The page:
What will be the new norm? Looking at the snacking universe beyond coronavirus

By Gill Hyslop

- Last updated on GMT

Engaging with consumers is more important than ever. Pic: GettyImages/nuiiko
Engaging with consumers is more important than ever. Pic: GettyImages/nuiiko

Related tags Iri Ken Hughes snacking coronavirus ecommerce vegan Collagen Protein Sustainability Clean label

The world has been building a digital reality for years, but now it will really kick in, according to consumer behaviourist Ken Hughes. Market researcher IRI concurs, noting that engaging with consumers will be more important than ever.

According to IRI’s annual snack report – Snacking as a lifestyle – disruption brought on by COVID-19 has created massive habit shifts.

Last year saw a real surge toward on-the-go snacking as lifestyles got busier and more manic. But nature has a way of righting itself, and the pandemic slowed everything down – spawning a popularity of at home baking, consumers looking for comfort, and convenience with homemade results.

Despite uncertainty around returning to ‘normal’ life, snacking is likely to continue growing, said IRI.

The popular snack categories – like chips, pretzels and popcorn – will remain strong, along with meat and cheese snacks, frozen handheld items, appetizers and snack rolls. The private label category is particularly expected to see increased spend. However, taste and price will be more important than ever before for brands wanting to make a mark.

Last year, IRI’s report found that 86% of consumers prioritised taste in the purchasing decision, while 72% considered price.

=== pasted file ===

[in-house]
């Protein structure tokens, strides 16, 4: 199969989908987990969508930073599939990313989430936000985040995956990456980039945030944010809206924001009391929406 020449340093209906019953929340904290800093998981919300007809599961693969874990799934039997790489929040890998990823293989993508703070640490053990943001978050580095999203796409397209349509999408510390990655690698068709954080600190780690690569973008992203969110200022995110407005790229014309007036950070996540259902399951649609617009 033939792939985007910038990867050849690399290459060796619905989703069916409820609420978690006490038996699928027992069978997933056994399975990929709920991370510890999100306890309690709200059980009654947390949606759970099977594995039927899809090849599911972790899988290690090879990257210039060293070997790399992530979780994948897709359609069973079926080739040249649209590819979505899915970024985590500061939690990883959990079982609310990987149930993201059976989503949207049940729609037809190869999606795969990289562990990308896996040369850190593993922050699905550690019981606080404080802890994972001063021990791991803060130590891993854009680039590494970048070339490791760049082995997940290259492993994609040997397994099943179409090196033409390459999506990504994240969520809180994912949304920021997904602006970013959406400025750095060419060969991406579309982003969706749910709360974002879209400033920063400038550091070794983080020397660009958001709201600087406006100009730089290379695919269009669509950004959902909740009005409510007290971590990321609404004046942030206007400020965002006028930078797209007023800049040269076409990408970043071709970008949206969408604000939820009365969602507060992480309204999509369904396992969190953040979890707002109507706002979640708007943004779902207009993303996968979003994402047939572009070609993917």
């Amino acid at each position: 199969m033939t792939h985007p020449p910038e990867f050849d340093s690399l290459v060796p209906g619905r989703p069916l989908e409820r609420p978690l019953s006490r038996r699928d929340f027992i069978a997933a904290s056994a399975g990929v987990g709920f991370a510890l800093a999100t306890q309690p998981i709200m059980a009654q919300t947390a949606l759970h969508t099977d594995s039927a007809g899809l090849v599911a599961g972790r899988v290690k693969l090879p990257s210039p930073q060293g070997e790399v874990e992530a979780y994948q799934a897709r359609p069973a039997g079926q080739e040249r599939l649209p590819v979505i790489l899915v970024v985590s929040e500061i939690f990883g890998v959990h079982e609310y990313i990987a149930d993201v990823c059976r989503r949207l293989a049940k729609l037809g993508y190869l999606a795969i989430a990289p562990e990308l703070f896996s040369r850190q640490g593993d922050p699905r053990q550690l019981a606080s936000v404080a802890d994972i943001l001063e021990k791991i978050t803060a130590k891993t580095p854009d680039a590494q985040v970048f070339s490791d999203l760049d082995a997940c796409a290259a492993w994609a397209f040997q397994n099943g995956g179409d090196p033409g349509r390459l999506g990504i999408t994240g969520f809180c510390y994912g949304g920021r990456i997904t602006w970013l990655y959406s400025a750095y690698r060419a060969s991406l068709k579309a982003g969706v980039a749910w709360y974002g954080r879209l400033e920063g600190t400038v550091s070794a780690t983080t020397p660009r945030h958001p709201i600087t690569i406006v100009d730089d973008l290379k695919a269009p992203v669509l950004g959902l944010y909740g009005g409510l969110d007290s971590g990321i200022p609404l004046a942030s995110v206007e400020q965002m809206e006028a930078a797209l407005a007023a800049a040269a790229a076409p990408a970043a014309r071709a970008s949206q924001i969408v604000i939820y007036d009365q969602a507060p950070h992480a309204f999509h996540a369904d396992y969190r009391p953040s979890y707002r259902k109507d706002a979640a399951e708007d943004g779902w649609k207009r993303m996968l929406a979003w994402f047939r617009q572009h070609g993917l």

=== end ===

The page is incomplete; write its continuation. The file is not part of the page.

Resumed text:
“There are too many [snacks] that fit needs across better-for-you, permissible indulgence, indulgence and treats that taste great, so the bar is high,”​ said Sally Lyons Wyatt, IRI’s executive VP and practice leader.

Conscious consumerism played a big role, said Wyatt, with non-GMO, gluten-free, organic and other sustainable claims in big demand. Although clean label remains prevalent, consumers seem to make an exception for the products they love and IRI found snacks with 30-40 ingredients saw a 3.9% growth, versus a 0.1% growth of those with 1-5 ingredients.

Wellness is still at the forefront, growing by 28% in dollar growth, especially fuelled by meat and cheese snacks and refrigerated appetizers with wellness claims. Protein snacks continue to expand in the meat, bar and plant-based categories, while products offering ‘50% less sugar’ grew 102% in sales. Wyatt noted monk fruit saw an 18% growth and added pearl sugar is the new kid on the block.

Beyond protein and fibre, 54% of consumers want snacks fortified with vitamins and minerals, and 64% want an energy boost. Digestion-focused snacks grew by 16%, and a rising number of consumers – millennials in particular – are on the lookout for snacks with probiotics. IRI said collagen-forward products saw a 46% dollar growth.

A growing number of consumers want plant-based offerings and the category grew 15.2% in dollar sales. Peanut-free items also saw 2.2% dollar growth.

However, the feel good factor is still on the cards and the true indulgence category saw a 27% dollar growth.

“Balance is and will continue to be relevant,”​ said Wyatt.

“Consumers want to have clean labels and products that are transparent, but at the same time they want some of their more indulgent or permissible indulgence products, and those just have more ingredients.”

Change in consumer spending

In 2019, the convenience channel experienced a 7.6% decline in snacking sales, while online snack sales grew by 46% - a trend expected to continue even after the world tries to get back into regular routines.